The new rules will phase out older tanker cars, as well as implement controlled pneumatic brakes for oil trains. There is also a new speed limit for trains moving through high-risk areas. Trains must now travel 40 mph or below in high-risk areas, and 50 mph or below otherwise. Transportation of crude oil and natural gas by rail has increased along with domestic production in recent years. Since 2008, transportation of oil and gas by rail has seen a 40-fold increase.
Effectiveness of regulations questioned
However, the full phase-out of older tank cars is expected to take up to 10 years. With production remaining high in West Virginia and elsewhere, there is still the very real possibility for future derailments, explosions, and loss of life. The most dangerous tank cars will remain in operation for at least another two years; other outdated tank cars can remain in operation for up to seven more years. Even tank cars built to the new standards will not prevent an explosion if a train carrying oil or gas derails at 50 mph.
In West Virginia, the transportation of gas and oil also involves tanker trucks, which carry their own risk on the mountainous, winding roads of the state. West Virginia’s bountiful natural resources means that oil, gas and coal are continually being transported across the state through pipelines, trucks, and rail. That can also lead to accidents, such as the 109-car oil train derailment and explosion that occurred in Kanawha and Fayette counties on February 17, 2015.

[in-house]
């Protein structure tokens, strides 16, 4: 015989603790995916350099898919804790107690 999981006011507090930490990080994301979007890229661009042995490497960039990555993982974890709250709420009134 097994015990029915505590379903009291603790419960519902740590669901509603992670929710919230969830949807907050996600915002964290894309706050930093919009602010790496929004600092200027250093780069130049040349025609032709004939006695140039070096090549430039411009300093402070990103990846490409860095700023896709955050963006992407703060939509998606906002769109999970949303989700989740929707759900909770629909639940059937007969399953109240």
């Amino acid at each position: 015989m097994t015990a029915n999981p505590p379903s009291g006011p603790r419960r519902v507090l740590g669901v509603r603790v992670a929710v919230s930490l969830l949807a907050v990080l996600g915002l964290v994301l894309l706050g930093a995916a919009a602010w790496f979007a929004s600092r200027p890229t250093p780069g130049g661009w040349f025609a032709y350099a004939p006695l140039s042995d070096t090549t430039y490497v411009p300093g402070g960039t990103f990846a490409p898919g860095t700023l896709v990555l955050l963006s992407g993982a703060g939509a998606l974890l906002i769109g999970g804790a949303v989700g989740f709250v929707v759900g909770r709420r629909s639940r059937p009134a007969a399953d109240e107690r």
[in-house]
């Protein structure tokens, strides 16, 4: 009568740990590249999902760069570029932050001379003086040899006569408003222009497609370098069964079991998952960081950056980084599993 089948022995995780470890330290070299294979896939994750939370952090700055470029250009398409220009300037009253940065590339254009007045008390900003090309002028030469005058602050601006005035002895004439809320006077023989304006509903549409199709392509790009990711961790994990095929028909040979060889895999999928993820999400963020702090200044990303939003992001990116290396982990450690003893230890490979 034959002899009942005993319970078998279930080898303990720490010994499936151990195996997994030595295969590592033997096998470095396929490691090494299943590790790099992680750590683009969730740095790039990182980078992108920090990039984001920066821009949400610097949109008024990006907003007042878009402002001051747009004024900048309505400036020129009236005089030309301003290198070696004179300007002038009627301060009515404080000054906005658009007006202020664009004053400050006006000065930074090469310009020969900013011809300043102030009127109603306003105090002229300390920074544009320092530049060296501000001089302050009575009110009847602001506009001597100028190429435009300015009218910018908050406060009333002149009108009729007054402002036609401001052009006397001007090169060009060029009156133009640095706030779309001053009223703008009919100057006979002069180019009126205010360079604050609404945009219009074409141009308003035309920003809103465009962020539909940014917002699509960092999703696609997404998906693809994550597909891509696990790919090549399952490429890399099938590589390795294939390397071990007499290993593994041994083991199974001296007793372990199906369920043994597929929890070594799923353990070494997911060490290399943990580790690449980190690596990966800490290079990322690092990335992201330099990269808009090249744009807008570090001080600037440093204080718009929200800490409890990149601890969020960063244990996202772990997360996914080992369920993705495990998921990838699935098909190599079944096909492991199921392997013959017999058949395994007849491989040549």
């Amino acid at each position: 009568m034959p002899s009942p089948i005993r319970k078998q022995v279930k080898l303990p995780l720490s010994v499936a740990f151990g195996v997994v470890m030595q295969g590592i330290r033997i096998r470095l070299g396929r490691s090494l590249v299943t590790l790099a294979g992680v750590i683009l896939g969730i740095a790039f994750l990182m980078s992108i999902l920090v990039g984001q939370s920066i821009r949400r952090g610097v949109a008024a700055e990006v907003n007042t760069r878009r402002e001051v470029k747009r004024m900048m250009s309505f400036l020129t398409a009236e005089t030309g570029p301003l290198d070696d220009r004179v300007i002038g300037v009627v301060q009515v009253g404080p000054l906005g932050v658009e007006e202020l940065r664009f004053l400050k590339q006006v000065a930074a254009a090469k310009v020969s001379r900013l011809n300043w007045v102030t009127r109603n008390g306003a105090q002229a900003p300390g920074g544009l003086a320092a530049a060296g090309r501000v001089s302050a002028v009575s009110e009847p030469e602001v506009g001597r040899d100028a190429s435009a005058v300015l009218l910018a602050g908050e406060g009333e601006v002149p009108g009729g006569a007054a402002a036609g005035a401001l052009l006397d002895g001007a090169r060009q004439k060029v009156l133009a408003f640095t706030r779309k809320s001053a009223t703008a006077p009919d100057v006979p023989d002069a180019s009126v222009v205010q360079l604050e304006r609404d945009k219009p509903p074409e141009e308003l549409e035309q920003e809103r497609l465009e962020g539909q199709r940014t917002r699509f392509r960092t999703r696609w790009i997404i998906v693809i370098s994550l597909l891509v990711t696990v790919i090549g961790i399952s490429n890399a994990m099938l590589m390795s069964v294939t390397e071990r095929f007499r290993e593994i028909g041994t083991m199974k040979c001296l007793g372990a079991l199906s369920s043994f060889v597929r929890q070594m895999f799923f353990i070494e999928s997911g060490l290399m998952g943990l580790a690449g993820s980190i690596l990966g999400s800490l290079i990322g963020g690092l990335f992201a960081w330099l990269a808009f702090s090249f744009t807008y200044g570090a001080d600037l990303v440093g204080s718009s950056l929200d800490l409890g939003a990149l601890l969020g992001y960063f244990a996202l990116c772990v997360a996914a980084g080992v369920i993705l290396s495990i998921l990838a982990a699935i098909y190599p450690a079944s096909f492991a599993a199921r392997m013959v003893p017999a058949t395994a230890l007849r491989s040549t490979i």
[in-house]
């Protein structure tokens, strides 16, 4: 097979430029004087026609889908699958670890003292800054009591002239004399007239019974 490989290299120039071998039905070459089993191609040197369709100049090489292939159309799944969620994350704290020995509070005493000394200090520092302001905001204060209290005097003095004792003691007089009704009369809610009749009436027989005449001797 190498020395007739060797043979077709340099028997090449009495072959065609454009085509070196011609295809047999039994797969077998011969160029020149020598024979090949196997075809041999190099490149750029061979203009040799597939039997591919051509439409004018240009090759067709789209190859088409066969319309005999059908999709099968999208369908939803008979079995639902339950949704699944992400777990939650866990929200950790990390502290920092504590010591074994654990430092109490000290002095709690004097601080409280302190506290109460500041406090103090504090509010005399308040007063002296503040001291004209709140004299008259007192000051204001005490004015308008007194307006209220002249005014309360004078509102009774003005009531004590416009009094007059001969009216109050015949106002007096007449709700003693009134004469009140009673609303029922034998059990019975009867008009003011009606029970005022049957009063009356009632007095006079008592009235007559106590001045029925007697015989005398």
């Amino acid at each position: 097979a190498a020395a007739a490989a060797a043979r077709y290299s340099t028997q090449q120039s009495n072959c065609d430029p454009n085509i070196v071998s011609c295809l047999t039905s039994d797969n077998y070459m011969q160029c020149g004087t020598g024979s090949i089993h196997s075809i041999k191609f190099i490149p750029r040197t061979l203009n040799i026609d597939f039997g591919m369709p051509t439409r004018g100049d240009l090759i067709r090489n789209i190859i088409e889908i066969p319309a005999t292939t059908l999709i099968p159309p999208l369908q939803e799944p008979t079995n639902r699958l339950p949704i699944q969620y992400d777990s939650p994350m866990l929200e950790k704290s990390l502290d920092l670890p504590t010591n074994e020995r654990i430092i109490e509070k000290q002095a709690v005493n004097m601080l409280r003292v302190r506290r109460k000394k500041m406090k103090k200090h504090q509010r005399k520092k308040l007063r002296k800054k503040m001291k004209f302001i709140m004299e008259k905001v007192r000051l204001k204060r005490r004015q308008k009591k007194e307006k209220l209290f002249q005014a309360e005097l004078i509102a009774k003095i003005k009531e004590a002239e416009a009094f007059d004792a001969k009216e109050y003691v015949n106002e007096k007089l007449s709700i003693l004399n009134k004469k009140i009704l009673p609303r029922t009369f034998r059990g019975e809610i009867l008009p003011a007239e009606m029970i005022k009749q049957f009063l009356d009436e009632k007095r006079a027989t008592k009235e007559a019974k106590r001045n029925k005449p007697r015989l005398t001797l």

Legal help for injuries
While residents near rails are in danger, the workers involved in the transportation of oil and gas are the most at risk. At Bailey, Javins & Carter, LLC, our attorneys have protected the rights of West Virginia oil and gas workers for decades. Contact our office if you or a loved one suffered the consequences of the state’s outdated oil and gas transportation system.